the parolee remains at large. After a warrant is issued, “[t]he time from the date of the declared
violation to the date of the prisoner’s availability for return to an institution shall not be counted
as time served.” MCL 791.238(2).
In the case at bar, defendant was convicted of two felonies while on parole.
Concomitantly with conviction and sentencing for the current offenses on July 18, 2006, parole
was revoked, and the 293 days defendant served in the county jail awaiting disposition of his
new felony charges was credited against the sentence for which he had enjoyed parole.
Defendant then commenced serving his sentences consecutively on the 1997 conviction as well
as the instant felony convictions. At the time of the instant convictions, defendant expected to be
discharged from parole on September 29, 2006. Defendant remains in prison and has now
completed the maximum of his sentence for his 1997 crime. Because defendant’s maximum
sentence for his conviction of breaking and entering a building with intent to commit a felony or
larceny is 15 years, his maximum discharge date extends to October 26, 2021.3
In Filip, the defendant was also convicted of a felony while on parole. But, his parole
was not revoked. The jail credit there was the same as in this case because the jail time the
defendant served awaiting disposition of the subsequent offense was not credited toward his later
conviction, but credited against the conviction for which he was on parole. Upon sentencing for
the subsequent conviction, the defendant started accruing time immediately. Serving time for the
prior conviction and subsequent conviction ran concurrently from the date of sentence. And the
Offender Tracking and Information System reveals that the defendant was discharged from the
Department of Corrections before serving any maximum sentence.
See MCL 791.240a(2) for enumerated drug crimes and violent felonies, as defined in MCL
791.240a(12) incorporating MCL 791.236. MCL 791.236 (10) enumerates drug offenses, and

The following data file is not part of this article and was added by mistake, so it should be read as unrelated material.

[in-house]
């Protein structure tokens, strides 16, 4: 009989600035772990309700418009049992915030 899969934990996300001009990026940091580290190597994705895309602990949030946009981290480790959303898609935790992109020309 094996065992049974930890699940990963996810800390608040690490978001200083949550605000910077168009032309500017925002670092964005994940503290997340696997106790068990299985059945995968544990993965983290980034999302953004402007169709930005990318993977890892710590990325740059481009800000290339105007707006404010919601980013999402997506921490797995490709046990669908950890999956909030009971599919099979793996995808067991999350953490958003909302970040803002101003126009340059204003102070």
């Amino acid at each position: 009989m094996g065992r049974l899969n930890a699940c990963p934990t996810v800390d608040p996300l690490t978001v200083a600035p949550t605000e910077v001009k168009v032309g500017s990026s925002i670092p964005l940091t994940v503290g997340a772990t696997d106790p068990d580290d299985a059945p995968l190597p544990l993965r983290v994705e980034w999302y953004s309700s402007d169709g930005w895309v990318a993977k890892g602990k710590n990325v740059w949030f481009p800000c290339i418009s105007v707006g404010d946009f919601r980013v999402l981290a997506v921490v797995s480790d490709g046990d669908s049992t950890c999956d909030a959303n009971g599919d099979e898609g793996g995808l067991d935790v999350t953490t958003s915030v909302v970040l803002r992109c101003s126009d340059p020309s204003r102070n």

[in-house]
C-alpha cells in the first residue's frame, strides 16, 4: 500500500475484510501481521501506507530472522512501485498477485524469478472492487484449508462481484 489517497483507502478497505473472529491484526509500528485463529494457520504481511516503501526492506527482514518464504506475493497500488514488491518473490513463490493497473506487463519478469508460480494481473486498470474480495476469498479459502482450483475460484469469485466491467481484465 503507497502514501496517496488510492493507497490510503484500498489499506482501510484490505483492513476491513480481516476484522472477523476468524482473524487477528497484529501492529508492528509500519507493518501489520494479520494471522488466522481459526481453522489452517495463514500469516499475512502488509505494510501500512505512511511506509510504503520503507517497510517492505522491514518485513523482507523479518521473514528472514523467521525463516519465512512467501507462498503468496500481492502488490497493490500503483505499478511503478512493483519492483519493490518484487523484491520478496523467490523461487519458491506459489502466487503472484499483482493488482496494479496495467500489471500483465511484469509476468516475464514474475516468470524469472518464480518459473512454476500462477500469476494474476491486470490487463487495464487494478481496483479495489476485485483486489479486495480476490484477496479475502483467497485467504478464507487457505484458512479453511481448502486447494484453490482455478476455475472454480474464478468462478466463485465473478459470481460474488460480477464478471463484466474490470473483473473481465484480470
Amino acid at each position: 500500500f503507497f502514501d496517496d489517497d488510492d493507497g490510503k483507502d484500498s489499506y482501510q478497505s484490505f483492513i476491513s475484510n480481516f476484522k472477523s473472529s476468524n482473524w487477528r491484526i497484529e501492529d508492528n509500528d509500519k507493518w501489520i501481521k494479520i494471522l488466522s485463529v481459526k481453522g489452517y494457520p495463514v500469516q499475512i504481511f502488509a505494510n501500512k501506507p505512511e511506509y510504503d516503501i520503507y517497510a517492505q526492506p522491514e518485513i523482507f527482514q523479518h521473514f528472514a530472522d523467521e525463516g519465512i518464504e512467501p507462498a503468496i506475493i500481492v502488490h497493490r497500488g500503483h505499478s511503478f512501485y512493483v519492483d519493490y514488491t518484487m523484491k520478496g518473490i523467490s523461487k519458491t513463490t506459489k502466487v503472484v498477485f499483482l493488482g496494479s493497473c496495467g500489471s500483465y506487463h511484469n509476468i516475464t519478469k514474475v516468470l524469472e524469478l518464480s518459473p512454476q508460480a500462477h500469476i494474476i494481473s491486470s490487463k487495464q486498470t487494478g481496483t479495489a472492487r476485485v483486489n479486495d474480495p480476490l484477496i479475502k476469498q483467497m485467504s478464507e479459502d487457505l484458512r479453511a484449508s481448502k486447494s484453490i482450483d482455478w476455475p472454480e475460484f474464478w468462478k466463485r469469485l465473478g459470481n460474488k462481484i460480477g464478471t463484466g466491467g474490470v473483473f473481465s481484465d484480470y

MCL 791.236 (19) enumerates violent felonies.
However, defendant’s earliest release date according to the Offender Tracking and Information
System, was July 17, 2008, the anniversary of the two-year minimum that defendant served on
the instant offenses.
Thus, regardless of whether parole was revoked, in neither case is the time served
awaiting a subsequent conviction not credited. Hence, there is no “dead time.”4
Because defendant suffered a revocation of parole, defendant has not established error
with regard to the trial court’s failure to award jail credit against his current sentences.
/s/ Pat M. Donofrio
/s/ Deborah A. Servitto
/s/ Karen M. Fort Hood
Recidivist parolees assert support for their arguments regarding dead time from two dissents,
People v Wright, 474 Mich 1138 (2006), and People v Conway, 474 Mich 1140 (2006). The
argument articulated is that the method used by the Department of Corrections for applying
sentence credit may be arbitrary or result in a denial of equal protection. In Wright, the facts
suggest that parole was not revoked. In Conway, it is impossible to determine if parole was
revoked. Clearly, in the situation where parole is revoked, there can be no issue on credit
because of consecutive sentencing following the statutory imposition of the maximum sentence.
Also, the application of credit is neither arbitrary, nor unequal for defendants similarly situated.
For all defendants experiencing revocation of parole, all time served awaiting disposition is
credited against the maximum sentence on the conviction for which parole was revoked. If the
maximum term of sentence is extinguished with jail credit remaining, the remaining credit will
apply to the later sentence. A sentence so served is served strictly in conformity with the
statutory mandate and is fixed with certainty. Such a crediting scheme is therefore neither
arbitrary nor unequal for all defendants so affected.